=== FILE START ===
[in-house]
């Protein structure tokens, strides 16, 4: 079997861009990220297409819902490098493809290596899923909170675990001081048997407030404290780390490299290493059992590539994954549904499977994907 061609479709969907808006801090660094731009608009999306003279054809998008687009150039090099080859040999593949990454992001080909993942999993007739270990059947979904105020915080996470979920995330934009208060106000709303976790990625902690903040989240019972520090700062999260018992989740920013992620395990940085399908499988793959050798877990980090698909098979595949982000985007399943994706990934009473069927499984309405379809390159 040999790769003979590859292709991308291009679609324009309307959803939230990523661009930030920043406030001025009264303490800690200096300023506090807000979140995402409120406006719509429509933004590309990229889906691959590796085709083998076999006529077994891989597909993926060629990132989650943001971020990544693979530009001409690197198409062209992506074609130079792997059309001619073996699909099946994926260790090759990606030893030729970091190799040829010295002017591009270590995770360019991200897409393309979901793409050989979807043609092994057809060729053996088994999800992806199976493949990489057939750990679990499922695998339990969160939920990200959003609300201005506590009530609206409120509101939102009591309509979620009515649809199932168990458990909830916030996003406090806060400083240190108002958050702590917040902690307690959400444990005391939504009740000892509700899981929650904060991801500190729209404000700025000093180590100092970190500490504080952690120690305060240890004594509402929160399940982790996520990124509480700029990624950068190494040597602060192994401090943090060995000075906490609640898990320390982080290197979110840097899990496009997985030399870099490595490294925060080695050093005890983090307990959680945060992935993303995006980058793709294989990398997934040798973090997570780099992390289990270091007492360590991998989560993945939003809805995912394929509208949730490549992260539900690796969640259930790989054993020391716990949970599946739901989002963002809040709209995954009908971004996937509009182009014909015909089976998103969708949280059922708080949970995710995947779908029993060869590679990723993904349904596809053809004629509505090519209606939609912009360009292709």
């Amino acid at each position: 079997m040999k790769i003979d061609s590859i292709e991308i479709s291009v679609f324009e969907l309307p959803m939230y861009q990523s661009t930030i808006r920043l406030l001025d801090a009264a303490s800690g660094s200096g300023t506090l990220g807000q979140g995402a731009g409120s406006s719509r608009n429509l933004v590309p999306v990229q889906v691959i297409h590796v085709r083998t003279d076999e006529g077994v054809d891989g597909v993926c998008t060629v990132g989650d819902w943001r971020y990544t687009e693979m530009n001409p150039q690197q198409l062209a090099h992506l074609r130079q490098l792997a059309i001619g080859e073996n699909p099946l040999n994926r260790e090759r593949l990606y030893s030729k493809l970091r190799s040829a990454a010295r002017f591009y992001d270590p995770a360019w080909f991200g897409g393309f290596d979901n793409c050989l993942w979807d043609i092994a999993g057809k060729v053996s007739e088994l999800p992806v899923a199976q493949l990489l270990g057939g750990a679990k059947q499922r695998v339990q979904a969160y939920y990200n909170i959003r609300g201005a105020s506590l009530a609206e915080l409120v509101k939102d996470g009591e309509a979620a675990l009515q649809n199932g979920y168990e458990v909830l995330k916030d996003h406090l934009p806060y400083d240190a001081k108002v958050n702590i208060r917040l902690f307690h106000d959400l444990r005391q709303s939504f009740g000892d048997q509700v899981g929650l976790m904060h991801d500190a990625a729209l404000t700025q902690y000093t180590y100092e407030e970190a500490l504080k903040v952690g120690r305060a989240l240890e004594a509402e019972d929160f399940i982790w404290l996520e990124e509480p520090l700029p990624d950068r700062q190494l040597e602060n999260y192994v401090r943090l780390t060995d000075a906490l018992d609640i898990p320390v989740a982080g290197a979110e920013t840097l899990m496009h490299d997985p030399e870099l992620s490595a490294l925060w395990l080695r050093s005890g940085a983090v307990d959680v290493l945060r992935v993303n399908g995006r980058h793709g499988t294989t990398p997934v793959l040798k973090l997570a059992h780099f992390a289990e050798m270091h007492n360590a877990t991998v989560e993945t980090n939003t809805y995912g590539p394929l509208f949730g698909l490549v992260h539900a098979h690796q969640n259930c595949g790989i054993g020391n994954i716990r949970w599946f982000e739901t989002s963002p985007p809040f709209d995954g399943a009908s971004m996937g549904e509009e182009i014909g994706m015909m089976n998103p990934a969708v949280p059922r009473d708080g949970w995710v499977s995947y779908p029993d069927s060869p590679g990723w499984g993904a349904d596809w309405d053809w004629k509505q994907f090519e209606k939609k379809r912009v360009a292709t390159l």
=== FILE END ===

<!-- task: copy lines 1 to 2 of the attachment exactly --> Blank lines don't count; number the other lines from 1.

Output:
[in-house]
């Protein structure tokens, strides 16, 4: 079997861009990220297409819902490098493809290596899923909170675990001081048997407030404290780390490299290493059992590539994954549904499977994907 061609479709969907808006801090660094731009608009999306003279054809998008687009150039090099080859040999593949990454992001080909993942999993007739270990059947979904105020915080996470979920995330934009208060106000709303976790990625902690903040989240019972520090700062999260018992989740920013992620395990940085399908499988793959050798877990980090698909098979595949982000985007399943994706990934009473069927499984309405379809390159 040999790769003979590859292709991308291009679609324009309307959803939230990523661009930030920043406030001025009264303490800690200096300023506090807000979140995402409120406006719509429509933004590309990229889906691959590796085709083998076999006529077994891989597909993926060629990132989650943001971020990544693979530009001409690197198409062209992506074609130079792997059309001619073996699909099946994926260790090759990606030893030729970091190799040829010295002017591009270590995770360019991200897409393309979901793409050989979807043609092994057809060729053996088994999800992806199976493949990489057939750990679990499922695998339990969160939920990200959003609300201005506590009530609206409120509101939102009591309509979620009515649809199932168990458990909830916030996003406090806060400083240190108002958050702590917040902690307690959400444990005391939504009740000892509700899981929650904060991801500190729209404000700025000093180590100092970190500490504080952690120690305060240890004594509402929160399940982790996520990124509480700029990624950068190494040597602060192994401090943090060995000075906490609640898990320390982080290197979110840097899990496009997985030399870099490595490294925060080695050093005890983090307990959680945060992935993303995006980058793709294989990398997934040798973090997570780099992390289990270091007492360590991998989560993945939003809805995912394929509208949730490549992260539900690796969640259930790989054993020391716990949970599946739901989002963002809040709209995954009908971004996937509009182009014909015909089976998103969708949280059922708080949970995710995947779908029993060869590679990723993904349904596809053809004629509505090519209606939609912009360009292709």